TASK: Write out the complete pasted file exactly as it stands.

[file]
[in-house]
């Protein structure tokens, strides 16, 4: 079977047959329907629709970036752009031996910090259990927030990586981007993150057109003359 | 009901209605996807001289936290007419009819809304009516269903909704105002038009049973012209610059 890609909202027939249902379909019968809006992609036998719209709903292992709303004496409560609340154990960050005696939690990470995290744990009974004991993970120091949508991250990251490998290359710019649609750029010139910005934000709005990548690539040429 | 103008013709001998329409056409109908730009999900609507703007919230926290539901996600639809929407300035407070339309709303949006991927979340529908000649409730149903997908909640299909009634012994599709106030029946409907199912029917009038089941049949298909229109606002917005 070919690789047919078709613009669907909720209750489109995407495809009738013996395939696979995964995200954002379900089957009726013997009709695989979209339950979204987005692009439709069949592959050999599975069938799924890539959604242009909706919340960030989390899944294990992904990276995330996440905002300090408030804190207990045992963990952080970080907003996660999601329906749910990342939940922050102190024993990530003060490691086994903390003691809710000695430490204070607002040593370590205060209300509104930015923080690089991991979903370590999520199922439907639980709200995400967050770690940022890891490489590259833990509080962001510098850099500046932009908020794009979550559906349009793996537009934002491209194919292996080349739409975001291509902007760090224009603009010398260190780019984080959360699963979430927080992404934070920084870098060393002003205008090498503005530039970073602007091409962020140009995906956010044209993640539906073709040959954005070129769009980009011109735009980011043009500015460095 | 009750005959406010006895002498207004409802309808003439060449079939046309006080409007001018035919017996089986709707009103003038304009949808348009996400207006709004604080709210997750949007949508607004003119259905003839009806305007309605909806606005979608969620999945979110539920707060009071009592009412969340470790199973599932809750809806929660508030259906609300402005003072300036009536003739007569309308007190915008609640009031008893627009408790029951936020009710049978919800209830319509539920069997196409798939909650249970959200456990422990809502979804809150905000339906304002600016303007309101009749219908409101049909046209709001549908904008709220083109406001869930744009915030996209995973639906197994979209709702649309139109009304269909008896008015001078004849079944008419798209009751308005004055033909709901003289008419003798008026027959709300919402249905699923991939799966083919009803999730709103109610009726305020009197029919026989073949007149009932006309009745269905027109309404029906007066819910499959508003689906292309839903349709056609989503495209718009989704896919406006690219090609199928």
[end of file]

[in-house]
């Protein structure tokens, strides 16, 4: 079977047959329907629709970036752009031996910090259990927030990586981007993150057109003359 | 009901209605996807001289936290007419009819809304009516269903909704105002038009049973012209610059 890609909202027939249902379909019968809006992609036998719209709903292992709303004496409560609340154990960050005696939690990470995290744990009974004991993970120091949508991250990251490998290359710019649609750029010139910005934000709005990548690539040429 | 103008013709001998329409056409109908730009999900609507703007919230926290539901996600639809929407300035407070339309709303949006991927979340529908000649409730149903997908909640299909009634012994599709106030029946409907199912029917009038089941049949298909229109606002917005 070919690789047919078709613009669907909720209750489109995407495809009738013996395939696979995964995200954002379900089957009726013997009709695989979209339950979204987005692009439709069949592959050999599975069938799924890539959604242009909706919340960030989390899944294990992904990276995330996440905002300090408030804190207990045992963990952080970080907003996660999601329906749910990342939940922050102190024993990530003060490691086994903390003691809710000695430490204070607002040593370590205060209300509104930015923080690089991991979903370590999520199922439907639980709200995400967050770690940022890891490489590259833990509080962001510098850099500046932009908020794009979550559906349009793996537009934002491209194919292996080349739409975001291509902007760090224009603009010398260190780019984080959360699963979430927080992404934070920084870098060393002003205008090498503005530039970073602007091409962020140009995906956010044209993640539906073709040959954005070129769009980009011109735009980011043009500015460095 | 009750005959406010006895002498207004409802309808003439060449079939046309006080409007001018035919017996089986709707009103003038304009949808348009996400207006709004604080709210997750949007949508607004003119259905003839009806305007309605909806606005979608969620999945979110539920707060009071009592009412969340470790199973599932809750809806929660508030259906609300402005003072300036009536003739007569309308007190915008609640009031008893627009408790029951936020009710049978919800209830319509539920069997196409798939909650249970959200456990422990809502979804809150905000339906304002600016303007309101009749219908409101049909046209709001549908904008709220083109406001869930744009915030996209995973639906197994979209709702649309139109009304269909008896008015001078004849079944008419798209009751308005004055033909709901003289008419003798008026027959709300919402249905699923991939799966083919009803999730709103109610009726305020009197029919026989073949007149009932006309009745269905027109309404029906007066819910499959508003689906292309839903349709056609989503495209718009989704896919406006690219090609199928």